Kozmic News

Dawn comes at last for rarely-seen photos by Janis Joplin's right-hand man

The person behind the camera is often as enigmatic and interesting as the subject. This is especially true of John Byrne Cooke, who was, among many things, Janis Joplin's road manager from 1967 until her untimely death in 1970.

"I knew John," says Maria Hajic, director of the department of naturalism and contemporary western art at Gerald Peters Gallery. "He was a quirky guy; he was a character. Very, very smart."

Cooke graduated from Harvard with a degree in Romance languages and played with a bluegrass band in Massachusetts before moving to San Francisco's Haight-Ashbury district—ground zero for the burgeoning acid rock movement of the time. He was recommended to manage Joplin's band, Big Brother and the Holding Company, by Bob Dylan's manager, and suddenly found himself in a position to document the counterculture of the 1960s from the inside.

The series of photographs opening this Friday (the 49th anniversary of Joplin's death) at Gerald Peters features candid shots, onstage and off, of not just Joplin but Dylan, Jimi Hendrix and other music icons. The cultural mythology tied to the subjects and the photographer elevate the works into the realm of fine art, but the story behind the gallery's acquisition is intensely personal.

"He left his work to an artist I represent," Hajic tells SFR. She connected with Cooke through that artist. "I was always surprised that he liked me. …It's a personal show for me. During the time I knew him, Janis would just pop up in conversation and it'd be like, 'Wow, I still can't believe you were her road manager and you knew all of these people, and you were there to see it.' And being a musician, he really got it."

With the folks in town who experienced the '60s scene first-hand, Hajic believes Cooke's photos are especially relevant. These originals are exhibited in collaboration with a showing of original small-format films captured by Cooke on the road with Joplin, which is taking place later this month on Oct. 20 with help from the Santa Fe Independent Film Festival. (Cole Rehbein)

On the Road with Janis Joplin: 
5-7 pm Oct. 4. Free.
Gerald Peters Gallery,
1005 Paseo de Peralta.

This Bugs Us

Courtesy Calliope

You've been observing and considering paintings done with brushes and similar tools forever? Oh, how droll … how quaint. For you see, there's another way entirely, dear reader, and it's all about bugs. I speak of artist Steven Kutcher, a creator who merges his love of fine art and entomology into one passion. Kutcher captures (or, perhaps, borrows) insects from near his home and personal butterfly garden. Said insects then walk through specially blended pigments and onto the canvas, creating a strange human/insect collaboration that is both alluring and scientifically, mathematically fascinating. There's nothing else quite like it, so, should you be in Madrid this weekend, find yourself at the gallery Calliope to find out more. (Alex De Vore)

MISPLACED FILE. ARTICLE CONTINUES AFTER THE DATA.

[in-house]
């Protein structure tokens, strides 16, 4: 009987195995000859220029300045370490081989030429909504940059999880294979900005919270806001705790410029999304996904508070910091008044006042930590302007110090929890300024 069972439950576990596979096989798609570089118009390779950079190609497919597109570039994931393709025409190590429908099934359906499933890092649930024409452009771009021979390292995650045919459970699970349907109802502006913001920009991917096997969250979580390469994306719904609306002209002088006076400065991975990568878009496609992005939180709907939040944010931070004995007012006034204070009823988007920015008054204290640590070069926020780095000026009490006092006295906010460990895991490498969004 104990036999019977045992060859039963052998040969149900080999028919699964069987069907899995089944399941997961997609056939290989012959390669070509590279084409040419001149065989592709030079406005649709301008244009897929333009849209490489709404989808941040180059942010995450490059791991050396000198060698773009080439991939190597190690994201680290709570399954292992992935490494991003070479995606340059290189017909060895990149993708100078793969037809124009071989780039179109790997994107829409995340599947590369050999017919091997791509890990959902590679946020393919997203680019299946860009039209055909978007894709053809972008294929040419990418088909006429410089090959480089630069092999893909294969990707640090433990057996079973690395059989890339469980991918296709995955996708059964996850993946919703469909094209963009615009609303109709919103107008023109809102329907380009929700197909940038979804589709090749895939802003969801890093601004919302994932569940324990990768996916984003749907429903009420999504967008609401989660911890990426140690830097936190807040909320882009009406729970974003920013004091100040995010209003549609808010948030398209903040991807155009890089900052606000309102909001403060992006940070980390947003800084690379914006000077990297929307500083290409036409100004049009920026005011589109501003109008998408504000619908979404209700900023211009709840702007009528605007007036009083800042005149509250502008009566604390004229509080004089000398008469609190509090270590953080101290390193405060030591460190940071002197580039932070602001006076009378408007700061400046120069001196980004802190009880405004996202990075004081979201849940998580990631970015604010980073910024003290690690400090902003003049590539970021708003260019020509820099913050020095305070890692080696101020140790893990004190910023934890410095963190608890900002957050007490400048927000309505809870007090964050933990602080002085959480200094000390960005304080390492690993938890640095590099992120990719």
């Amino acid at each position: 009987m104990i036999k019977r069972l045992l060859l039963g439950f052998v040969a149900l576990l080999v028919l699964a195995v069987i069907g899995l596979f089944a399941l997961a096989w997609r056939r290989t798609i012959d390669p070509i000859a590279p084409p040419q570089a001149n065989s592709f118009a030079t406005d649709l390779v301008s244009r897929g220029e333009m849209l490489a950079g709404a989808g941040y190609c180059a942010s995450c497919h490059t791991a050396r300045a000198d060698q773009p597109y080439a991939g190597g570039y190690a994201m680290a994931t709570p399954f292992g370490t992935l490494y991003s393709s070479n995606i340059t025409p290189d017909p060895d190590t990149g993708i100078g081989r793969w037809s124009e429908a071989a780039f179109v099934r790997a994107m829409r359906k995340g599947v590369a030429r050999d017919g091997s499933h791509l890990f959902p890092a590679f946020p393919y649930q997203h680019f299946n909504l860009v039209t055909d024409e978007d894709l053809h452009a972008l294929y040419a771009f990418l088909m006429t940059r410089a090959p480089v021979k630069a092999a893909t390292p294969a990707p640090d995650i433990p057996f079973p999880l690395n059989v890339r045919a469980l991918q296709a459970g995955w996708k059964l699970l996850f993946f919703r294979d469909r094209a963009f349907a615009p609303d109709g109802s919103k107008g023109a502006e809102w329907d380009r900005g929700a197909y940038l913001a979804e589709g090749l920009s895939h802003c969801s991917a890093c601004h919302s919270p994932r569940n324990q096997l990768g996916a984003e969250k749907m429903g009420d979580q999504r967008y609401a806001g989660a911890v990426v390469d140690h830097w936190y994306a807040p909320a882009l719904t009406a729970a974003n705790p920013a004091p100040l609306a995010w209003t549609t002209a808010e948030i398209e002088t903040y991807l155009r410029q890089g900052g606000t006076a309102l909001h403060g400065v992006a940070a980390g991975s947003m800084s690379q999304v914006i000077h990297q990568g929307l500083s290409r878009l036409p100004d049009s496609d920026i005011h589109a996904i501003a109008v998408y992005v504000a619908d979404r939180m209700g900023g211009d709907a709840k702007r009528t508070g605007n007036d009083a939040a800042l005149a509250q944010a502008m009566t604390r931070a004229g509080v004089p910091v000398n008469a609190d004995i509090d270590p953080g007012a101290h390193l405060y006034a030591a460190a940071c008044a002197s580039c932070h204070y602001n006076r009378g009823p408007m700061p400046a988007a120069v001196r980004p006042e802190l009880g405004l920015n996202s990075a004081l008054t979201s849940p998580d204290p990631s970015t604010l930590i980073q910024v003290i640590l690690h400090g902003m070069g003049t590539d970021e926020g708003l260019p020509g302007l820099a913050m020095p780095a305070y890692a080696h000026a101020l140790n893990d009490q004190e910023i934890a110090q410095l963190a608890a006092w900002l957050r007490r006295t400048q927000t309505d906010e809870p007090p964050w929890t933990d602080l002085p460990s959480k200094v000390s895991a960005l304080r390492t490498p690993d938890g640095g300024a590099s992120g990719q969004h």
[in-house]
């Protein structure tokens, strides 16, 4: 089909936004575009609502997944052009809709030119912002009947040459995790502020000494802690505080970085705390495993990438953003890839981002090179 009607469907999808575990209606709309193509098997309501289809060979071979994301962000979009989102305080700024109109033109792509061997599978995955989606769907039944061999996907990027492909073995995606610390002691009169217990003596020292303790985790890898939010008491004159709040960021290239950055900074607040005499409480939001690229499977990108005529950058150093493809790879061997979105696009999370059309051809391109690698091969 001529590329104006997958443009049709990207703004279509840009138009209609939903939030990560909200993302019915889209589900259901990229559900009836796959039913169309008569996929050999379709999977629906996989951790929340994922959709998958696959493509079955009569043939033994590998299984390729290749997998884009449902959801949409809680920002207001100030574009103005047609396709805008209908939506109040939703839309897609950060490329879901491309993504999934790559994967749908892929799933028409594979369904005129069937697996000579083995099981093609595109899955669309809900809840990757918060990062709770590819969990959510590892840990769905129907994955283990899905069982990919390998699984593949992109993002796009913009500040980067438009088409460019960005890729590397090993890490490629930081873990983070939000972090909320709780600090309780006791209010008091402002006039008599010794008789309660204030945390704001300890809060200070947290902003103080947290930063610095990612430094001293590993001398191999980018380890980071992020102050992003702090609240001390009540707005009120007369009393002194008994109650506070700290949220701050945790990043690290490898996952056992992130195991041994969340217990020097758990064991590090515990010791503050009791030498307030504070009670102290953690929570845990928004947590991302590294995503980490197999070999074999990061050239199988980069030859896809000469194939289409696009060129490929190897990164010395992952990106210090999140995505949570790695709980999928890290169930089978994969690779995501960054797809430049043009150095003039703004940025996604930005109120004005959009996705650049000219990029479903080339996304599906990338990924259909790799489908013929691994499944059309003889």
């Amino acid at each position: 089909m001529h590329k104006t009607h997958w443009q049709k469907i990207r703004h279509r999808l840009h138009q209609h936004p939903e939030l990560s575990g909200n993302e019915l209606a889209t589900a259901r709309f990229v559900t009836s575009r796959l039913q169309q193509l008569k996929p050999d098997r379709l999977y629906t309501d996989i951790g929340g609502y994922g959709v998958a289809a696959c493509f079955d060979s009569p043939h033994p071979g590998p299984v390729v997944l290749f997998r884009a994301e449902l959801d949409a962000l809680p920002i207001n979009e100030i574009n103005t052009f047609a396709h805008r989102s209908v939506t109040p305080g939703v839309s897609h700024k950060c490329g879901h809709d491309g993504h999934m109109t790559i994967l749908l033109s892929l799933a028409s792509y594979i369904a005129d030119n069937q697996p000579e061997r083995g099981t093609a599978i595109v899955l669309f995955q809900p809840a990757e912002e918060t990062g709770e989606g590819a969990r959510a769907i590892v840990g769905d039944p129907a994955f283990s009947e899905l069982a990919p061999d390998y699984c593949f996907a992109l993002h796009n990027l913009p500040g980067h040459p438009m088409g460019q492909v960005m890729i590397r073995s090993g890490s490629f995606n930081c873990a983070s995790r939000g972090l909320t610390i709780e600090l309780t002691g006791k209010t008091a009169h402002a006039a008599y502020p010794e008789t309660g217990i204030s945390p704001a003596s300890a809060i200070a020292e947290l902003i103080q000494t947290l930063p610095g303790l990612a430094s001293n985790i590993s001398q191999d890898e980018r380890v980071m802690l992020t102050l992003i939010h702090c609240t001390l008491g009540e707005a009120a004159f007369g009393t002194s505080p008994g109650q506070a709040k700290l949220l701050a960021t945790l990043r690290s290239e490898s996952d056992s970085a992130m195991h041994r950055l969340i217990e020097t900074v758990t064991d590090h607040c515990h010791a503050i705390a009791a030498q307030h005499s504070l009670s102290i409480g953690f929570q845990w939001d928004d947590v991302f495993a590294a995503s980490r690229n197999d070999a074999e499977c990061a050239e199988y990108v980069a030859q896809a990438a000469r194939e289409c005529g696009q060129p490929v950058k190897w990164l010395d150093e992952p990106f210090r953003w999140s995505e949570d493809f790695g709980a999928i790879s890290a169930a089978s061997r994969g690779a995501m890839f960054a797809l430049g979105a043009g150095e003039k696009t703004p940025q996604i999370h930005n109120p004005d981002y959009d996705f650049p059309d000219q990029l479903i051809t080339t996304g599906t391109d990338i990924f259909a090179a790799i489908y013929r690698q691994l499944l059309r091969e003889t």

The Bug Show: Unusual Collaborative Art of Steven Kutcher: 
3 pm Saturday Oct. 5 and Sunday Oct. 6. Free.
2876 Hwy. 14, Madrid,

Giants of Folklorico 2: Electric Boogaloo

Matachines San Antonio III

You'll find an incredibly deep and rich tradition of traditional folklorico jamz emanating from all corners of the state. And while titans in the field like Lorenzo, Roberto and Larry Martínez still carry the torch, a new exhibit at the Museum of International Folk Art helps celebrate those who came before, after and all points in between. Música Buena: Hispano Folk Music of New Mexico is the intersection of four centuries, countless traditions and cultures, and that decidedly New Mexican way of making something our own. If you've had even a passing fancy for the music traditions of our state, they built this show for you. (ADV)

Música Buena: Hispano Folk Music of New Mexico: 
1-4 pm Sunday October 6. Free.
706 Camino Lejo,

Clazzical Music

Courtesy Casey Anderson

We've long been enamored of both bassist Casey Andersen and guitarist Mohit Dubey's styles. A collaborator with tons of locals, Andersen leans toward progressive jazz, sometimes experimental, other times not, but always jazzy; Dubey, meanwhile, is classically trained and nothing short of phenomenal. Put 'em together and who knows what might happen? The folks who pop by Dinner For Two on Monday evenings for the rest of the year might just find out. Look, brass tacks? These are two of the finest musicians in town, giants in their fields and with the kinds of resumes that earn session and gigging spots with ease. The menu's not half-bad, either. (ADV)

Casey Andersen and Mohit Dubey: 
6 pm Monday October 7. Free.
Dinner for Two,
106 N Guadalupe St.,

Editor's note: A previous version of this article miscalculated the anniversary of Joplin's death.